Could full-body MRIs for all save millions of lives and billions of dollars?

Would you get a whole-body MRI scan to check for cancer and other problems even if you don’t feel any symptoms? Some have done just that and saved their lives. Others simply find out that they’re relatively healthy.

According to Prenuvo, one of the companies doing preventative MRIs, it can detect up to 500 different conditions, problems, and cancers in your body. And while some people have had their lives saved, some doctors say this is unnecessary, or even harmful.

I seem to fall somewhere in the middle.

I recently did a 60-minute full-body MRI scan. I learned I’m mostly healthy, but there are some potential problems. The CEO and co-founder of the company that ran the MRI says that adopting these kinds of scans would be part of a switch from sick care to health care, and it could save both millions of lives as well as billions of dollars.

We chat about the technology, how it works, what it can do, and what it can’t do. We also talk about why doctors are in general skeptical … and why my doctor specifically didn’t take the results super-seriously.

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Full transcript: chatting with Prenuvo co-founder and CEO Andrew Lacy

John Koetsier:

Would you get a whole body MRI scan to check for cancer or other problems even if you don’t have any symptoms? 

Hello and welcome to TechFirst. My name is John Koetsier. 

I recently spent an hour getting scanned in an MRI machine. It’s super noisy, I had no idea. It’s actually also super uncomfortable for long periods. I don’t think they were designed for an hour, maybe 10, 15 minutes, but it gives you images of your body that you’ve never seen before and your doctors probably haven’t either. 

Also, according to Prenuvo, one of the companies doing preventative MRIs, it can detect up to 500 different conditions, problems, and cancers in your body. Some people have had their lives saved by finding something, and some doctors say it’s actually unnecessary or even harmful.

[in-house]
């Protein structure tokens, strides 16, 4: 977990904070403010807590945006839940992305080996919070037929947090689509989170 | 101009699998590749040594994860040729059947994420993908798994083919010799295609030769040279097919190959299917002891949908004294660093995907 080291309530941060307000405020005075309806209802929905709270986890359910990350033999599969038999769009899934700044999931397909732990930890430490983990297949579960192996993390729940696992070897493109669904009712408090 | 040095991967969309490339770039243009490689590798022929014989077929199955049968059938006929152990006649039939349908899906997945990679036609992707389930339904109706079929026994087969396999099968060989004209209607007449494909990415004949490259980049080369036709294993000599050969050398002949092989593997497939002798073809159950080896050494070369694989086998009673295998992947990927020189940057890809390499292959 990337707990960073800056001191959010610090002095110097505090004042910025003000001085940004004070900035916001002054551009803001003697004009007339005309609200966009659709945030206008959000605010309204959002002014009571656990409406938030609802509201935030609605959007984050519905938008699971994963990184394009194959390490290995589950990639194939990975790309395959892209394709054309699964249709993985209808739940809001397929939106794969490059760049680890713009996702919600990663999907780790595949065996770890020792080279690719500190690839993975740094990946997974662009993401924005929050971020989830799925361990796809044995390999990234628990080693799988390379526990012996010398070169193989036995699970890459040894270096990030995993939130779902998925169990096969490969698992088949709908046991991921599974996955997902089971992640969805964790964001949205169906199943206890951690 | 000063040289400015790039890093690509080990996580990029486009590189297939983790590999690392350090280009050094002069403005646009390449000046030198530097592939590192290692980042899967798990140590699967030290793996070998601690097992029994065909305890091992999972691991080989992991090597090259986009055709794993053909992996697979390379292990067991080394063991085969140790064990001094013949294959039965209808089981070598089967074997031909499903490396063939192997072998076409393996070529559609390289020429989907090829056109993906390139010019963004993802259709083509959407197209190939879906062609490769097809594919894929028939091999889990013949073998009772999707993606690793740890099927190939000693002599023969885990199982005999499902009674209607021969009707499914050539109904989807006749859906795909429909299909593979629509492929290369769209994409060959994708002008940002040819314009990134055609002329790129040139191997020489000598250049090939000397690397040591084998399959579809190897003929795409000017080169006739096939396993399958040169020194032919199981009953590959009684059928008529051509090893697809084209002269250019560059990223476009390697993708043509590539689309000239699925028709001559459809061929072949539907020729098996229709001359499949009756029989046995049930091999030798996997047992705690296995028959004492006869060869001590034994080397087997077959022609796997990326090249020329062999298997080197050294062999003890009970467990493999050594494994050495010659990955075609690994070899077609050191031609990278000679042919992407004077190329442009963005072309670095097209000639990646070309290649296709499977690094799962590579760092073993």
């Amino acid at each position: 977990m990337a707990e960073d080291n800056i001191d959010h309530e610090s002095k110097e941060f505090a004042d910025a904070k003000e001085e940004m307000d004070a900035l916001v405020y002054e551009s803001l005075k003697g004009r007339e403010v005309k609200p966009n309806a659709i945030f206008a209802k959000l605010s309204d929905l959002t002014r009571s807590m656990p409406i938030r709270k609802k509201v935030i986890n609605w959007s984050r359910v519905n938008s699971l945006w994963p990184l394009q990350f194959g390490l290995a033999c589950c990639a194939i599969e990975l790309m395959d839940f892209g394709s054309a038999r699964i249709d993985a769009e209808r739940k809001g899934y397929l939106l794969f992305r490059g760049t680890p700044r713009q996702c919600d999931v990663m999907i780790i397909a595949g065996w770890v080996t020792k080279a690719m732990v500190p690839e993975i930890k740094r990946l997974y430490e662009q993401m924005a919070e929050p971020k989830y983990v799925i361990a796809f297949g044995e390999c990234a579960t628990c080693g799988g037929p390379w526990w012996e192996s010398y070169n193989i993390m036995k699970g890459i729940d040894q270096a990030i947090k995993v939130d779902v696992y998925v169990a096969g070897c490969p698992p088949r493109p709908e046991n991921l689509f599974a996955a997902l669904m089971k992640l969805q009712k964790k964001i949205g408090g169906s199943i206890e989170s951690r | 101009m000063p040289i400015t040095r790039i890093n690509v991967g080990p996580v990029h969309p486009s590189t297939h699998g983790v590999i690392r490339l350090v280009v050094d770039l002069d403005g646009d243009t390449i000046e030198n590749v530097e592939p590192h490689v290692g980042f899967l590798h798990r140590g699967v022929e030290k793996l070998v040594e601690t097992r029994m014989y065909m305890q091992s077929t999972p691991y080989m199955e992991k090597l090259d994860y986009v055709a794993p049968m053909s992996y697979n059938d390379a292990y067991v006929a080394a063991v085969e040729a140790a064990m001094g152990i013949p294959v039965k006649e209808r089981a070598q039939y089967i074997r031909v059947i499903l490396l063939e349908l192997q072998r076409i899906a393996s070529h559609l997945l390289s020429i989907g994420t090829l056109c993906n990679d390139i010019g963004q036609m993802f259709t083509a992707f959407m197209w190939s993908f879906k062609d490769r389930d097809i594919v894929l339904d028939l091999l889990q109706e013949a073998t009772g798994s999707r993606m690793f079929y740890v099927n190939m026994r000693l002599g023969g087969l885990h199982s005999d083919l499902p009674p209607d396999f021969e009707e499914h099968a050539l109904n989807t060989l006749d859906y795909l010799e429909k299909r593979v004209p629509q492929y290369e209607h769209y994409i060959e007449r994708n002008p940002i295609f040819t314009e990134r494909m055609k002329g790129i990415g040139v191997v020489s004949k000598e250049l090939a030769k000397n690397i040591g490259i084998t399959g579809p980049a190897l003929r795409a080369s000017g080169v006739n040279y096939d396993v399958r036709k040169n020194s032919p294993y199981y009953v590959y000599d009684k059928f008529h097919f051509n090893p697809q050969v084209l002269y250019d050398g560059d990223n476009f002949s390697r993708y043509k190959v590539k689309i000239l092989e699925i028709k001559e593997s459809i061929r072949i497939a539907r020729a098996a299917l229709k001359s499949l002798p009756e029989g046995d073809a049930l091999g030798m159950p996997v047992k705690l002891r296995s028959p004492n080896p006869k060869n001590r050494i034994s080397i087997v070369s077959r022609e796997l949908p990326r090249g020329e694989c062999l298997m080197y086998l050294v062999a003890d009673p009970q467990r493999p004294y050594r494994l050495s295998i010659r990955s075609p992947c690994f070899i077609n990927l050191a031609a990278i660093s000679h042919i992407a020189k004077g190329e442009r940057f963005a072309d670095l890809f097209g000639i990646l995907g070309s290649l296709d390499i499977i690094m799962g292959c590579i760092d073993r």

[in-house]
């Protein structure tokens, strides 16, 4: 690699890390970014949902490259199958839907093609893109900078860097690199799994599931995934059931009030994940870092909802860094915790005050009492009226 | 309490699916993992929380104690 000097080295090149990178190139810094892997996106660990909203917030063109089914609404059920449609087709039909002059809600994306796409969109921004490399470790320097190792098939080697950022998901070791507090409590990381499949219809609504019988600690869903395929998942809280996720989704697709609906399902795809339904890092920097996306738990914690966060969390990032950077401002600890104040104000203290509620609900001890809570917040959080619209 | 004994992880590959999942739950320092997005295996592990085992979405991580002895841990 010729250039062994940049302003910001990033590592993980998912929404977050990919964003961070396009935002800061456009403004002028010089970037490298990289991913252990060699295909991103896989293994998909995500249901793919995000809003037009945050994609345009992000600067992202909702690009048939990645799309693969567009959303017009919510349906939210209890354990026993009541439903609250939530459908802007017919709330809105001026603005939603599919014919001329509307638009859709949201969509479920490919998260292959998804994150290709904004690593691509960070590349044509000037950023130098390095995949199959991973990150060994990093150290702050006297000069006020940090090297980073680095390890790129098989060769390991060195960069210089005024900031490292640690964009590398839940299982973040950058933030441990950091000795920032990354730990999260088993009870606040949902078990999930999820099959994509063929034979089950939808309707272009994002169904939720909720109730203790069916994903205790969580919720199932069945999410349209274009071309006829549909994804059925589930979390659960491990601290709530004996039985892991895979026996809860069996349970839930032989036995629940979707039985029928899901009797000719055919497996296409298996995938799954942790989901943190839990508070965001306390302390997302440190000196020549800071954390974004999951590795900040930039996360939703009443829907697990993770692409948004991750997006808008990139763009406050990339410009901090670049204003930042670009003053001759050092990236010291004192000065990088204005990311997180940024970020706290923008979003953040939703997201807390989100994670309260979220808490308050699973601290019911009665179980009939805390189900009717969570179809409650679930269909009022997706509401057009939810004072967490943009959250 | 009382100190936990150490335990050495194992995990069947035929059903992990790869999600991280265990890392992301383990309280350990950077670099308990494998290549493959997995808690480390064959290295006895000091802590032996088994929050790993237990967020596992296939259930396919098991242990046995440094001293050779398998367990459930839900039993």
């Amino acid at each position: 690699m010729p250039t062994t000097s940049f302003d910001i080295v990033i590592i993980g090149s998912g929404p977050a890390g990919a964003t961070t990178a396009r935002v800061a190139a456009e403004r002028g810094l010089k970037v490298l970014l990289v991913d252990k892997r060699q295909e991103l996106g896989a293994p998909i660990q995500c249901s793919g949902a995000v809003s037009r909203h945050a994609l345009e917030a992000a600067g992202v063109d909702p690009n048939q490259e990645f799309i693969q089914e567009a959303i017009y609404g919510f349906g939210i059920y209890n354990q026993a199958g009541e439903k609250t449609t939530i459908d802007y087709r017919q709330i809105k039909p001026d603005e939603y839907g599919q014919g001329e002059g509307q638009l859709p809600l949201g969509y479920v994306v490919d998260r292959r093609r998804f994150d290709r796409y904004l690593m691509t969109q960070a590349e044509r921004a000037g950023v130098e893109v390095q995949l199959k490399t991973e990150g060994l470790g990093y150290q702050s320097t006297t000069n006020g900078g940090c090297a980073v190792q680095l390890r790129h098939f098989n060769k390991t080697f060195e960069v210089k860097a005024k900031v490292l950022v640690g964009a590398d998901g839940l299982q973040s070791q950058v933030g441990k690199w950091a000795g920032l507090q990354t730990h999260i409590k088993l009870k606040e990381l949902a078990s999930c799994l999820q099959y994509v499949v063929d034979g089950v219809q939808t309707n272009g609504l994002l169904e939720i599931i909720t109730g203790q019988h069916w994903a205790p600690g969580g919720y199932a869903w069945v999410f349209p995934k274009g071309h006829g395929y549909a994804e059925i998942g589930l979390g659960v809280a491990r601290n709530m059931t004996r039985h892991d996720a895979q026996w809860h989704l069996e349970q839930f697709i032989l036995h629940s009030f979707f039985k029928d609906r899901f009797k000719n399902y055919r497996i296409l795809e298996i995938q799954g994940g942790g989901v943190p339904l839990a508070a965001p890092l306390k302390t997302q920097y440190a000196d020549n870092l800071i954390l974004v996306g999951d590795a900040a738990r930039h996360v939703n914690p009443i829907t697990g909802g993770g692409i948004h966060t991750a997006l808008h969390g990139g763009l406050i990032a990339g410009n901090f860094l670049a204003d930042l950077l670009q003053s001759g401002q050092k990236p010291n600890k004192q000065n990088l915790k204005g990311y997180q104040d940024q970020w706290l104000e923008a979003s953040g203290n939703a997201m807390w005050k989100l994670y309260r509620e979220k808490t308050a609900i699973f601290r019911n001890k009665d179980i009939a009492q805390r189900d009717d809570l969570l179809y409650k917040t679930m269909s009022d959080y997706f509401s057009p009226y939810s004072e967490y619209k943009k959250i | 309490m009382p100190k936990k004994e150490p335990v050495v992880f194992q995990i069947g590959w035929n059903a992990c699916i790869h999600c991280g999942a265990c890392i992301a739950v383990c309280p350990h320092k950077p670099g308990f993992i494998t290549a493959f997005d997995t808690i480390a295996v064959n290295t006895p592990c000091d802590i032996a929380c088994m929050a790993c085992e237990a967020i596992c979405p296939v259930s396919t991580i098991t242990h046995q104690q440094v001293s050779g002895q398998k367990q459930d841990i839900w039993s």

Here to chat is the founder and CEO of Prenuvo, Andrew Lacey. Welcome, Andrew.

Andrew Lacy:

Thank you. It’s great to be here, John.

John Koetsier:

Hey, super happy to have you. Talk about a full body MRI. Why do it?

Andrew Lacy:

Well, I think the starting point here is to say that we obviously have a health system that’s very reactive. And in fact, it’s, I think, a $4.7 trillion part of our economy right now. So it’s the largest part of the economy. And about 95 or 96% of that is actually spent on reactive healthcare. 

And so particularly coming out of the pandemic, I think there’s been just such an awareness of the importance of getting ahead of health problems. And Prenuvo provides its patients with a way to really look underneath the skin and see what’s going on and identify not only things that could kill you earlier than you would like, things like cancer and aneurysms, but also to really start to understand how the way we’re living our lives is impacting our underlying physiology. 

And that’s really exciting because… that’s often so early that you don’t even need to access the medical system, you just make lifestyle changes. And you know, not only can you live longer, but you can live much healthier.

John Koetsier:

I love how you put that, could kill you sooner than you want to. Most people would say anytime it’s going to kill me, it’s sooner than I want to, but that’s all good. 

I seem to detect in your accent a hint of Australia, am I correct?

Andrew Lacy:

That’s correct. I grew up in Melbourne, Australia and moved over to the US in 2003 to do an MBA in the San Francisco Bay Area and then sort of fell in love with entrepreneurship. And I’ve been doing that now for the last 15 years.

John Koetsier:

Excellent. So we’ll get into more specifics about the MRI itself, what it finds, what it doesn’t find, all that stuff and how it fits into healthcare systems. 

But some doctors aren’t fans. Why is that the case?

Andrew Lacy:

Well, I wouldn’t say that they aren’t fans about what Prenuvo is doing. I would say that they aren’t fans of screening asymptomatic patients in general. And a large part of that is rooted in the way that this has historically been done. 

So about 20, 25 years ago, there were actually a couple of companies that put CT machines in shopping centers and people could actually get screenings for cancer. And the problem with CT is it involves radiation. So you use it enough and you may well find cancer, but you also may well have sort of put it there. 

And it’s also not very accurate for a lot of other conditions that you could see in the body. So what ended up happening was, you know, there were a lot of findings, indeterminate findings. We see something here, we see something there, you should go and do more tests to figure out what that is.

And that’s largely fallen out of favor, but it definitely poisoned the impression that a lot of physicians had of screening in general.